Before the featured portal process ceased in 2017, this had been designated as a featured portal.

Portal:Atlas

From Wikipedia, the free encyclopedia
Main page   Maps

The Atlas Portal

Political and physical world map from the end of 2005

An atlas is a collection of maps, traditionally bound into book form, but now most often found in multimedia formats. As well as geographic features and political boundaries, many often feature geopolitical, social, religious and economic statistics.

The first known book that could be called an atlas was constructed from the calculations of Claudius Ptolemy, a Greek geographer working in Alexandria circa A.D. 150. The first edition was published in Bologna in 1477 and was illustrated with a set of 27 maps, though scholars say that it is not known whether the printed maps were engraved versions of original maps made by Ptolemy, or whether they were constructed by medieval Greek scholars from Ptolemy's text.

Atlas of Greek mythology

The origin of the term atlas is a common source of misconception, perhaps because two different mythical figures named 'Atlas' are associated with mapmaking. King Atlas, a mythical King of Mauretania, was, according to legend, a wise philosopher, mathematician and astronomer who supposedly made the first celestial globe. However, the more widely known Atlas is a figure from Greek mythology.

An atlas is a collection of maps; it is typically a map of Earth or a region of Earth, but there are atlases of the other planets (and their satellites) in the Solar System. Furthermore, atlases of anatomy exist, mapping out the human body or other organisms.[1] Atlases have traditionally been bound into book form, but today many atlases are in multimedia formats. In addition to presenting geographic features and political boundaries, many atlases often feature geopolitical, social, religious and economic statistics. They also have information about the map and places in it

More about Atlases...

Featured map

Whole world
Credit: NASA
Composite satellite image of the whole world in a plate carrée projection, a very simple map projection that has been in use since the earliest days of spherical cartography. The name is from the French for "flat and square". It is a special case of the equidistant cylindrical projection in which the horizontal coordinate is the longitude and the vertical coordinate is the latitude.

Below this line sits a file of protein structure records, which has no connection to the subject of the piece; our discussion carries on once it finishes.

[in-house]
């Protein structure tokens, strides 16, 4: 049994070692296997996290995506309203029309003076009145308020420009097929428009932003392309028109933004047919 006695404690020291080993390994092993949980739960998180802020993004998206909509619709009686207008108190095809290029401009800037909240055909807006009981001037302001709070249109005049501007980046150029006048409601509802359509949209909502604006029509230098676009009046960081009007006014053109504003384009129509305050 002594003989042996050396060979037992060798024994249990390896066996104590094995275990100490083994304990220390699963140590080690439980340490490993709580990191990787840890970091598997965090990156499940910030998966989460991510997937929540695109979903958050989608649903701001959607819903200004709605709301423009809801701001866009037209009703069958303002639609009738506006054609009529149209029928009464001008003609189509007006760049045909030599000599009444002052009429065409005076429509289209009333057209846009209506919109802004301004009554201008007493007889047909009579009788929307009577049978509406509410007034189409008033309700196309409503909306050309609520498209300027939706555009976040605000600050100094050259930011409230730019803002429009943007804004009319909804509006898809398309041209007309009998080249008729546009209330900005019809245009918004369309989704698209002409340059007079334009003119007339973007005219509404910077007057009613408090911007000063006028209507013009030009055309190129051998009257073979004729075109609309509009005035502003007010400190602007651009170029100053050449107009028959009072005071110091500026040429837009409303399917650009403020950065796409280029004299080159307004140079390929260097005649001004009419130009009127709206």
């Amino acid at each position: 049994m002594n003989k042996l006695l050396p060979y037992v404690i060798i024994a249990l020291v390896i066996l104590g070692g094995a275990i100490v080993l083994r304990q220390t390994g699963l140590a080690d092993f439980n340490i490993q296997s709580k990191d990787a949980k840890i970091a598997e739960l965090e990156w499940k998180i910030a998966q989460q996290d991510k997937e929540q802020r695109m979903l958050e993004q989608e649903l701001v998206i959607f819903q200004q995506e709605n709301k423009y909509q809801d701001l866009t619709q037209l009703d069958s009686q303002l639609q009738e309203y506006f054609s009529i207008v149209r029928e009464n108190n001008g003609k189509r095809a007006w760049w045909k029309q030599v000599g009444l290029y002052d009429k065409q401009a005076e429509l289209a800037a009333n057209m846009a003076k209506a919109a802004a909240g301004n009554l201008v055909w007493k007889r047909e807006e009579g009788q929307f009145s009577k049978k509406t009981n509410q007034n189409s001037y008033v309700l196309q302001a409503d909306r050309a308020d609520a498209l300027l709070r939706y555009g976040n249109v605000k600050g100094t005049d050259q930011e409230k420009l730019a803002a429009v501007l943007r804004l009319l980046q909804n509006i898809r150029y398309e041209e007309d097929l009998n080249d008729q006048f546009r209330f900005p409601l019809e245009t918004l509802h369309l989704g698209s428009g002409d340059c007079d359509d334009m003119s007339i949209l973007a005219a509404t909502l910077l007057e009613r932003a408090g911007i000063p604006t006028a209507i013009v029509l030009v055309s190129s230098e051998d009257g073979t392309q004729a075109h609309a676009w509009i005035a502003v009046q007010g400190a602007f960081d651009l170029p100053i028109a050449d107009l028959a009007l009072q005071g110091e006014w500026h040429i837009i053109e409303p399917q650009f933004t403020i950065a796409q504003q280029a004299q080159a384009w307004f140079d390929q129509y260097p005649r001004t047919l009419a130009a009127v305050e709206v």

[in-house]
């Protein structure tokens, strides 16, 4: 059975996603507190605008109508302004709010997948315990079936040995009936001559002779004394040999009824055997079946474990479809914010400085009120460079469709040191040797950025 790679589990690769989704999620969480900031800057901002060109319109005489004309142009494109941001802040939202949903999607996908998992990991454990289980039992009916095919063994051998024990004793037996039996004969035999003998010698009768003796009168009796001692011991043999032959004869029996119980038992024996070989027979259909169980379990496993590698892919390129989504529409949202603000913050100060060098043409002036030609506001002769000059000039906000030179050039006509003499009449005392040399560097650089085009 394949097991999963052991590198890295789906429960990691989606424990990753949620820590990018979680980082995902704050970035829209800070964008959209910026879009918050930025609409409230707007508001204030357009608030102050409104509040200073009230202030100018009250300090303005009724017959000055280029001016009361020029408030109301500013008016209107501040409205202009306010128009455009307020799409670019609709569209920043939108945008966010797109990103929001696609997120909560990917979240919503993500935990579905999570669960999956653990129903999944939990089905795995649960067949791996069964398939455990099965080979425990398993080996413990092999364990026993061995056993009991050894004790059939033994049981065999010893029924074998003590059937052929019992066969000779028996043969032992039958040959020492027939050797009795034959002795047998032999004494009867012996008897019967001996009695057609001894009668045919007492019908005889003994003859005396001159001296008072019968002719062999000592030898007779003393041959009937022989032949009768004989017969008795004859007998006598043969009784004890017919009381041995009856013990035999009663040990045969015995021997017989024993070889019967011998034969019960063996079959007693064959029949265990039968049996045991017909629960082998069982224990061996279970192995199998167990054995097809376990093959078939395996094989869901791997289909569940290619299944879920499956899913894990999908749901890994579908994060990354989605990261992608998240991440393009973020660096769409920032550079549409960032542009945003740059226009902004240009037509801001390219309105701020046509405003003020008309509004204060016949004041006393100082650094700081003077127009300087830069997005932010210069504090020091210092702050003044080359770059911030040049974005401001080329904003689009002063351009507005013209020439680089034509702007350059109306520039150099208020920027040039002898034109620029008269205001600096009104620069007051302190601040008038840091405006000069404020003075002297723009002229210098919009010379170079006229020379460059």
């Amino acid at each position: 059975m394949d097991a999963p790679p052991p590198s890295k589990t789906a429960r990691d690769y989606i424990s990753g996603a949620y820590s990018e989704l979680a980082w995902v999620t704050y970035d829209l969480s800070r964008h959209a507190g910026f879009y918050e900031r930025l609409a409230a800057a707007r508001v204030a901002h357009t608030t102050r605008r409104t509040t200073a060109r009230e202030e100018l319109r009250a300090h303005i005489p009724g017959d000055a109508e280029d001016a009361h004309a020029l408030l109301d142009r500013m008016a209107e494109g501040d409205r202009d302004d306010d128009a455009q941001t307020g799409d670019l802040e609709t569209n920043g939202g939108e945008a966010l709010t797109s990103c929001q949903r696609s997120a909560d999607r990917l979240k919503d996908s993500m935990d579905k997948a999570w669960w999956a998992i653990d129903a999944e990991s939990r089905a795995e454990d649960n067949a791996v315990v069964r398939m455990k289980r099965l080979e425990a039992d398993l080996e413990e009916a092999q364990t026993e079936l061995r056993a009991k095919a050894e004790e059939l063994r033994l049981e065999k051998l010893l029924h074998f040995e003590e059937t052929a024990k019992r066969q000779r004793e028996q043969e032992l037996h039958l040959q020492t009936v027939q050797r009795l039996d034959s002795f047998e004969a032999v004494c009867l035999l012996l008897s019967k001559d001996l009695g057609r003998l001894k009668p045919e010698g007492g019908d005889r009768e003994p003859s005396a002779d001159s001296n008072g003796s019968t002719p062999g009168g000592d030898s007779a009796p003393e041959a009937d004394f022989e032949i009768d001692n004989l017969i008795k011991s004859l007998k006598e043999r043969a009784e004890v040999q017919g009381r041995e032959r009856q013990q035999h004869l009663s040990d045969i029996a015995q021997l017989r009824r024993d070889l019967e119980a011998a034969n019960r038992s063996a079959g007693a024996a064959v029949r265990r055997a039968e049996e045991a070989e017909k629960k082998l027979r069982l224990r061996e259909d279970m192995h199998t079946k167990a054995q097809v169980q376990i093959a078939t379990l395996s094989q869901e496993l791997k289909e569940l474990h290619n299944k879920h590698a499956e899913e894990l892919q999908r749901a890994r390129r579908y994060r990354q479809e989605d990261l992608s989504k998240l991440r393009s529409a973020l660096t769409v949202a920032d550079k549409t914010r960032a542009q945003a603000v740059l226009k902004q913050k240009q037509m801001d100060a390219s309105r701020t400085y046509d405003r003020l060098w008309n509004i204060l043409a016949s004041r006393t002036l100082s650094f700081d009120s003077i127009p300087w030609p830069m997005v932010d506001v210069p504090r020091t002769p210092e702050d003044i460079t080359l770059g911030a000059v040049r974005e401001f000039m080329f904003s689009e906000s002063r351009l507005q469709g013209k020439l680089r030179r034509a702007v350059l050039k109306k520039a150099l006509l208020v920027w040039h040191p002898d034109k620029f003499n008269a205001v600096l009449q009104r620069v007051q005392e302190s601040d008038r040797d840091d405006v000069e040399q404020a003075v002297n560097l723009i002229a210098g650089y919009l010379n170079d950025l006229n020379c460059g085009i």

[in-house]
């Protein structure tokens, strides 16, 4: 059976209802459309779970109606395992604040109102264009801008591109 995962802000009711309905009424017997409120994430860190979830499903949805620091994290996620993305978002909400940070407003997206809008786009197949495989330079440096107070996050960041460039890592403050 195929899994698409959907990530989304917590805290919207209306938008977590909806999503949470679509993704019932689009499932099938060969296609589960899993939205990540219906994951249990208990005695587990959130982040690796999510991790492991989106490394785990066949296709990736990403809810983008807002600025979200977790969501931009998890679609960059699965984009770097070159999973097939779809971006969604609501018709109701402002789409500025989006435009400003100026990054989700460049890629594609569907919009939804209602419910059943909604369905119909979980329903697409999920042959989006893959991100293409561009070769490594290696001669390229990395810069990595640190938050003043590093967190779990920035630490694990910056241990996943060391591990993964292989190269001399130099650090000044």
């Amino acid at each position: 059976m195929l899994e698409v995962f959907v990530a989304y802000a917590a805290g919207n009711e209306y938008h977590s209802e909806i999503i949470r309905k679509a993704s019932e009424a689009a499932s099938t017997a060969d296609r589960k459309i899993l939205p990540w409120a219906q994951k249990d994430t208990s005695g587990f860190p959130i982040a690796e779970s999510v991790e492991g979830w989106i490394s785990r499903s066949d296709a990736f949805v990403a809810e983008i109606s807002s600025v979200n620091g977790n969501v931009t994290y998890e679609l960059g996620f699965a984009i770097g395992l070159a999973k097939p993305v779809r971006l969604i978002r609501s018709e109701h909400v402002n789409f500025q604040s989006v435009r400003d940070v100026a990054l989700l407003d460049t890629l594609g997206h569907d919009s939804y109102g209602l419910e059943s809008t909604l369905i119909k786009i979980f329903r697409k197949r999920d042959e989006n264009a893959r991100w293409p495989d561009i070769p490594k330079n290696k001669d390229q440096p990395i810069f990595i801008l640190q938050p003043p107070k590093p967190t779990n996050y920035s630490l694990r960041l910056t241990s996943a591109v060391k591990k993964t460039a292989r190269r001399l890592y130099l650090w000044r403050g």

Selected article

NOAA continental US weather forecast map

A weather map is used to display an overview of one or more atmospheric variables at a specific time in the free atmosphere. They are used for the analysis and display of observations and computer analyses, including forecast fields derived by computer models. Maps using isotherms show temperature gradients, which can help locate weather fronts. Isotach maps, analyzing lines of equal wind speed, on a constant pressure surface of 300 mb or 250 mb show where the jet stream is located. Two-dimensional streamlines based on wind speeds at various levels show areas of convergence and divergence in the wind field, which are helpful in determining the location of features within the wind pattern. A popular type of surface weather map is the surface weather analysis, which plots isobars to depict areas of high pressure and low pressure. Special weather maps in aviation show areas of icing and turbulence.

Related portals

Selected biography

Reconstruction of Hecataeus' map

Hecataeus (c. 550 BC–c. 476 BC), named after goddess Hecate, was a Greek philosopher, and a native of Miletus. He flourished during the time of the Persian invasion. After having travelled extensively, he settled in his native city, where he occupied a high position, and devoted his time to the composition of geographical and historical works. Hecataeus is the first known Greek historian, and was one of the first classical writers to mention the Celtic people.

Some have credited Hecataeus with a work entitled Ges Periodos ("Travels round the Earth" or "World Survey"), a point-to-point coastal survey. One on Europe, is essentially a periplus of the Mediterranean, reaching as far north as Scythia. The other book, on Asia, is arranged similarly to the Periplus of the Erythraean Sea of which a version of the 1st century CE survives. The descriptive matter was accompanied by a map, based upon Anaximander’s map of the earth.

Related WikiProjects

Selected quote

Topics

Things you can do

Things you can do

WikiProject: Geography
Here are some Geography related tasks you can do:

Associated Wikimedia

Atlas on Wiktionary
Definitions
Atlas on Wikicommons
Images
Maps on Wikinews
News
Maps on Wikiquote
Quotations
Map on Wiktionary
Definitions
Maps on Wikisource
Texts
Maps on Wikicommons
Images
Retrieved from "https://en.wikipedia.org/w/index.php?title=Portal:Atlas&oldid=649230454"
This content was retrieved from Wikipedia : http://en.wikipedia.org/wiki/Portal:Atlas
This page is based on the copyrighted Wikipedia article "Portal:Atlas"; it is used under the Creative Commons Attribution-ShareAlike 3.0 Unported License (CC-BY-SA). You may redistribute it, verbatim or modified, providing that you comply with the terms of the CC-BY-SA